ATLANTA (CN) - A party promoter took Atlanta to court in a fight over a basketball slogan it's not even using.
Rival Entertainment sued Atlanta and its Chief of Staff Candace Byrd in Fulton County Superior Court.
In its complaint, Rival claims Atlanta issued it a permit on Feb. 8 to hold an outdoor event downtown to coincide with the NCAA Final Four basketball tournament. Rival says it called its event the "Big Dance Block Party." The party was to begin on April 4. The Final Four is scheduled for April 6 and 8,
But the NCAA objected, and told Atlanta "that the 'Big Dance' was a registered trademark of the NCAA".
That's fine, Rival says: "Even before this communication to the city, Rival Entertainment had ceased any use of the NCAA trademark, and instead is calling this event 'Tourney Time Block Party,' which does not infringe on any NCAA mark."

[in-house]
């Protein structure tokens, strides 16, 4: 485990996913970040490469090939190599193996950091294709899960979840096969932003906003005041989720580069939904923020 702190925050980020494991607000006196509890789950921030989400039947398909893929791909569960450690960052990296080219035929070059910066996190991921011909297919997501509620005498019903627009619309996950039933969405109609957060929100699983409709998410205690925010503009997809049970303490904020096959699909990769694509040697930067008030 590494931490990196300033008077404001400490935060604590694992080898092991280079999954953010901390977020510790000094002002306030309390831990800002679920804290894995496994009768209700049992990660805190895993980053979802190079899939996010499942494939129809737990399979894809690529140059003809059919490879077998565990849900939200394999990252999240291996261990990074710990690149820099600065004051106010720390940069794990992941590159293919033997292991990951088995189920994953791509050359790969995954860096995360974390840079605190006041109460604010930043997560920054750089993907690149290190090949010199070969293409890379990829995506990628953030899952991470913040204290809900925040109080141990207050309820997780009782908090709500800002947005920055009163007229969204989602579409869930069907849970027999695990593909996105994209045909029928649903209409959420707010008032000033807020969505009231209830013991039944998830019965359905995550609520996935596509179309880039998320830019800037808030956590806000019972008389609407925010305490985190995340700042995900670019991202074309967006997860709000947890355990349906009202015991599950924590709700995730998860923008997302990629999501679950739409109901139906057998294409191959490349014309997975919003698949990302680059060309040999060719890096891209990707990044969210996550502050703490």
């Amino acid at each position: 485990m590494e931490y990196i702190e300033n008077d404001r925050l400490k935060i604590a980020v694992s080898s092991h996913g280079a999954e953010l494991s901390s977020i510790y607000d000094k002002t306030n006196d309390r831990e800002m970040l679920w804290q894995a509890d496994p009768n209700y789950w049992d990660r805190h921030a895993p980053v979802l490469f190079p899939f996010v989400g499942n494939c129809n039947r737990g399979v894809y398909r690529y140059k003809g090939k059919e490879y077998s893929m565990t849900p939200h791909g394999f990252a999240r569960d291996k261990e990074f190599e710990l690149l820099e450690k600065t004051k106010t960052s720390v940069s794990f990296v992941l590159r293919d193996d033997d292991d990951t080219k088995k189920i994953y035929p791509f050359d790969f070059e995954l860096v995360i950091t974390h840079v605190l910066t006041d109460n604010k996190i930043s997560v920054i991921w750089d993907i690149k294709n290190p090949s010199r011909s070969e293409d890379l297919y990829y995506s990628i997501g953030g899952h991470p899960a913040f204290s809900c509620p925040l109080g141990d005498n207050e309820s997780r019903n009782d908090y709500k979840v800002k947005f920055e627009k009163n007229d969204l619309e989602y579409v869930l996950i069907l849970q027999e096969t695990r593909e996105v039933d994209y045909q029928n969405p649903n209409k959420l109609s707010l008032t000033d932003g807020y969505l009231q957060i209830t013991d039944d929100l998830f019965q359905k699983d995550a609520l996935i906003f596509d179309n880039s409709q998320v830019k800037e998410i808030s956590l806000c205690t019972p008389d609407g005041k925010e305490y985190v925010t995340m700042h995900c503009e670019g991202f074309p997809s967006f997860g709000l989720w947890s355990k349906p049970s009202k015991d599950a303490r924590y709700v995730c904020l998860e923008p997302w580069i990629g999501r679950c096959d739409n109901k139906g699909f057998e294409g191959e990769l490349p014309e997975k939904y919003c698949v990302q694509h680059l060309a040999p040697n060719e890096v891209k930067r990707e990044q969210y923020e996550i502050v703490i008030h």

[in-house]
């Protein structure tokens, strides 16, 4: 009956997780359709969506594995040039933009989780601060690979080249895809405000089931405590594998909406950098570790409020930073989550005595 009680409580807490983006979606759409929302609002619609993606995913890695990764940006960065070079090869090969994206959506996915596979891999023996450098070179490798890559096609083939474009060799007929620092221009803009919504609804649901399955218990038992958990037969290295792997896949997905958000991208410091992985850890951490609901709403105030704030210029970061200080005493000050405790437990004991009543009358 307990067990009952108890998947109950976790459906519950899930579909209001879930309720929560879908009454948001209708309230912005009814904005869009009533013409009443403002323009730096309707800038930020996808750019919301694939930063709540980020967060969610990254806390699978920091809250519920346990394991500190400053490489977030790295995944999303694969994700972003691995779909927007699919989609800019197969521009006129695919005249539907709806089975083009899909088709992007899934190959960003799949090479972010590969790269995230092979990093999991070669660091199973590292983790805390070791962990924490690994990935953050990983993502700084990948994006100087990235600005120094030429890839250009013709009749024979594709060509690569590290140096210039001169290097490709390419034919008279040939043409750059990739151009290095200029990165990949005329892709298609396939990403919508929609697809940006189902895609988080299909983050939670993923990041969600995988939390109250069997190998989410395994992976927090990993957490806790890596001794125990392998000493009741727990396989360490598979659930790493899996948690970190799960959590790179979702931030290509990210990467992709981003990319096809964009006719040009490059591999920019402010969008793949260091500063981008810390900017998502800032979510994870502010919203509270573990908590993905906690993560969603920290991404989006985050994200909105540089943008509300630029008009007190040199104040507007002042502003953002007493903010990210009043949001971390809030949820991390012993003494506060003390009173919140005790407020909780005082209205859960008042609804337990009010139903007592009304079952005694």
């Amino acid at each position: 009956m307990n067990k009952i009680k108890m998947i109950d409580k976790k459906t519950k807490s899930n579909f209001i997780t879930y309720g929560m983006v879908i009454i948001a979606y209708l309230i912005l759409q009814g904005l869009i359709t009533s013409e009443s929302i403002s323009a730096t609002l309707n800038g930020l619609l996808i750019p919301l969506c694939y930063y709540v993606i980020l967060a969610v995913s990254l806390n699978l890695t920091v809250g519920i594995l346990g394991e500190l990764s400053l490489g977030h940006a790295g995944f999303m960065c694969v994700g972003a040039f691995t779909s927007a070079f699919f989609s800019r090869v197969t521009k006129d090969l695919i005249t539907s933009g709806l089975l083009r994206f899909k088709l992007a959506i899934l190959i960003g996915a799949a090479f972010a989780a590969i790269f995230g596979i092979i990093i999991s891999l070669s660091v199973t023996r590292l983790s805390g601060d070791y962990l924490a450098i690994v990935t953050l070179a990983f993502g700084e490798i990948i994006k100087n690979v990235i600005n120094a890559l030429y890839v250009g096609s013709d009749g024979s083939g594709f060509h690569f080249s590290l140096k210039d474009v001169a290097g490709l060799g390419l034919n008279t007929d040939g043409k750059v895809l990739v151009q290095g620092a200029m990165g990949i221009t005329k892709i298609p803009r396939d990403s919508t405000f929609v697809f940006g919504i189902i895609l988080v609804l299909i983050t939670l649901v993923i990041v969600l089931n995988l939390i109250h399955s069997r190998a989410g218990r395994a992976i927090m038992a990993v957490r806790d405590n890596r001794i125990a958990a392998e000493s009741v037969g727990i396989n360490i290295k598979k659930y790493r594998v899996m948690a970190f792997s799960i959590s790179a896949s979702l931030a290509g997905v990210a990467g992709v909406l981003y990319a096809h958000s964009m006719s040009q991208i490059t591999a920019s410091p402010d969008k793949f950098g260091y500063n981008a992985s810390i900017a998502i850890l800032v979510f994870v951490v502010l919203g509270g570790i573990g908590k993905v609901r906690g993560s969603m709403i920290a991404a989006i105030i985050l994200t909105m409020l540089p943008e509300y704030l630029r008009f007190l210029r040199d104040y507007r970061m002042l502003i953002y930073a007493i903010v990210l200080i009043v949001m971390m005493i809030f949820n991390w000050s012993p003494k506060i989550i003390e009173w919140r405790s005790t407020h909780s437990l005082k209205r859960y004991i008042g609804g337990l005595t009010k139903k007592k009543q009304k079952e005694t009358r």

Nonetheless, Rival says, Atlanta threatened to revoke its permit or "not allow the modification of its permit to reflect the new name of the event."
In language slightly more formal than we shall use here, Rival said: That's ridiculous.
Rival says it's already spent tens of thousands of dollars on the party, in reliance on the permit Atlanta gave it more than a month ago.
Rival seeks a restraining order and injunction, writ of mandamus, costs and an order stating, in essence: Let the party begin.
It is represented by Alan Lubel, with Berman Fink Van Horn.
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